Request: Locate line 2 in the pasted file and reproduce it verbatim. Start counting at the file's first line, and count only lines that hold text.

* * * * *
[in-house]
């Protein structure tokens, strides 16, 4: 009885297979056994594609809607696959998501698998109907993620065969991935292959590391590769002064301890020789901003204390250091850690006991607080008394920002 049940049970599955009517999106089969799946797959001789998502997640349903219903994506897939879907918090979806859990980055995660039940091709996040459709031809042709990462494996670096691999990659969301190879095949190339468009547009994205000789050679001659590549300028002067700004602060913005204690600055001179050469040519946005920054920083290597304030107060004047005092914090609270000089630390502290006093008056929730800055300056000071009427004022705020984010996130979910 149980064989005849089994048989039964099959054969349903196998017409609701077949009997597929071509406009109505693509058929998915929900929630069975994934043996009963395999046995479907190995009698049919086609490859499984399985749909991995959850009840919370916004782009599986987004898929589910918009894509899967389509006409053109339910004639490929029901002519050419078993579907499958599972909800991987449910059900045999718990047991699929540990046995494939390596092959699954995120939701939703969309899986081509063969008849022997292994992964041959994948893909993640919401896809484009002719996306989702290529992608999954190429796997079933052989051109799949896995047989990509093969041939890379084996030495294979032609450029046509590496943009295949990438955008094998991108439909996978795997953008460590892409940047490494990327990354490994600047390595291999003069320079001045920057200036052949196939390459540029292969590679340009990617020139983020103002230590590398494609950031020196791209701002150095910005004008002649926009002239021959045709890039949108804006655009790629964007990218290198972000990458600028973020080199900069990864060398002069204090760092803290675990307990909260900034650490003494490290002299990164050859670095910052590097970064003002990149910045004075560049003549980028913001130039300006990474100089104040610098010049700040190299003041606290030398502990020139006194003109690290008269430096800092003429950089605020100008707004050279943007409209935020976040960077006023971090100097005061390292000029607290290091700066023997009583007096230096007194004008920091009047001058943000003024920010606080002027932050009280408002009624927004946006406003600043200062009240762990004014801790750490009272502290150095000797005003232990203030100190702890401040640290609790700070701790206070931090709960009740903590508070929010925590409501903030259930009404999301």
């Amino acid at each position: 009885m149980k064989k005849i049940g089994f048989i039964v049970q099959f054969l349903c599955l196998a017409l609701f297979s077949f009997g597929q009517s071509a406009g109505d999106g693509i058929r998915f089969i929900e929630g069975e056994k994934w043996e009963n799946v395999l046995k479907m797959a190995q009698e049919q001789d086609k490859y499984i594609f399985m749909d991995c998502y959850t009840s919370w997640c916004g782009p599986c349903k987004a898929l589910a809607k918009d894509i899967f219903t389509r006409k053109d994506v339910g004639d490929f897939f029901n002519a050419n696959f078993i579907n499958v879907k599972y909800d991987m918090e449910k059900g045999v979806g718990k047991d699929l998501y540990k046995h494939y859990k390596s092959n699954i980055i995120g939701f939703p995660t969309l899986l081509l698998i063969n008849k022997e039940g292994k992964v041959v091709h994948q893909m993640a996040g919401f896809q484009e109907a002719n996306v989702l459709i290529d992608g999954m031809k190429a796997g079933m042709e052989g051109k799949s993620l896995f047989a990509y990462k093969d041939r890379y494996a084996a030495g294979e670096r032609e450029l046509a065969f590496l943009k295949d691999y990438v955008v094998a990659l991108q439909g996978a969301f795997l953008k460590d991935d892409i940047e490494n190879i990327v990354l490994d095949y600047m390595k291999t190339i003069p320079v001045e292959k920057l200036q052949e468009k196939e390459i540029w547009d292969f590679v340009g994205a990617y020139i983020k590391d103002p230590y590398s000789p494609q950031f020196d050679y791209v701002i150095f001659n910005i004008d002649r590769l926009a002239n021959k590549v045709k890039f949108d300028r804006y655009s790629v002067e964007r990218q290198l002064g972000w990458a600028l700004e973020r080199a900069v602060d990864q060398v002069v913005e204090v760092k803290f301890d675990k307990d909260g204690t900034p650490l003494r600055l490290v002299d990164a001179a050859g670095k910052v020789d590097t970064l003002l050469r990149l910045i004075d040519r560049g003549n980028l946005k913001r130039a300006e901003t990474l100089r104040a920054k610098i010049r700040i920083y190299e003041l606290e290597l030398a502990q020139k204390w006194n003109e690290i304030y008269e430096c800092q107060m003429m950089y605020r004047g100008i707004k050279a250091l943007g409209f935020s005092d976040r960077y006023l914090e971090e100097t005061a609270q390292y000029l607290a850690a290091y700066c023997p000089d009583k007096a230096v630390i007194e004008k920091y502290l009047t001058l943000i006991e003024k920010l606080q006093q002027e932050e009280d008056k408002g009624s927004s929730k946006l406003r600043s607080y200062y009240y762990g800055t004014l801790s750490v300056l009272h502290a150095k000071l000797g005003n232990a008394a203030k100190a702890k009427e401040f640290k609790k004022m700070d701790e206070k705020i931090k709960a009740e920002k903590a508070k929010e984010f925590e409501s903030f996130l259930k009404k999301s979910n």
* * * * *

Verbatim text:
């Protein structure tokens, strides 16, 4: 009885297979056994594609809607696959998501698998109907993620065969991935292959590391590769002064301890020789901003204390250091850690006991607080008394920002 049940049970599955009517999106089969799946797959001789998502997640349903219903994506897939879907918090979806859990980055995660039940091709996040459709031809042709990462494996670096691999990659969301190879095949190339468009547009994205000789050679001659590549300028002067700004602060913005204690600055001179050469040519946005920054920083290597304030107060004047005092914090609270000089630390502290006093008056929730800055300056000071009427004022705020984010996130979910 149980064989005849089994048989039964099959054969349903196998017409609701077949009997597929071509406009109505693509058929998915929900929630069975994934043996009963395999046995479907190995009698049919086609490859499984399985749909991995959850009840919370916004782009599986987004898929589910918009894509899967389509006409053109339910004639490929029901002519050419078993579907499958599972909800991987449910059900045999718990047991699929540990046995494939390596092959699954995120939701939703969309899986081509063969008849022997292994992964041959994948893909993640919401896809484009002719996306989702290529992608999954190429796997079933052989051109799949896995047989990509093969041939890379084996030495294979032609450029046509590496943009295949990438955008094998991108439909996978795997953008460590892409940047490494990327990354490994600047390595291999003069320079001045920057200036052949196939390459540029292969590679340009990617020139983020103002230590590398494609950031020196791209701002150095910005004008002649926009002239021959045709890039949108804006655009790629964007990218290198972000990458600028973020080199900069990864060398002069204090760092803290675990307990909260900034650490003494490290002299990164050859670095910052590097970064003002990149910045004075560049003549980028913001130039300006990474100089104040610098010049700040190299003041606290030398502990020139006194003109690290008269430096800092003429950089605020100008707004050279943007409209935020976040960077006023971090100097005061390292000029607290290091700066023997009583007096230096007194004008920091009047001058943000003024920010606080002027932050009280408002009624927004946006406003600043200062009240762990004014801790750490009272502290150095000797005003232990203030100190702890401040640290609790700070701790206070931090709960009740903590508070929010925590409501903030259930009404999301």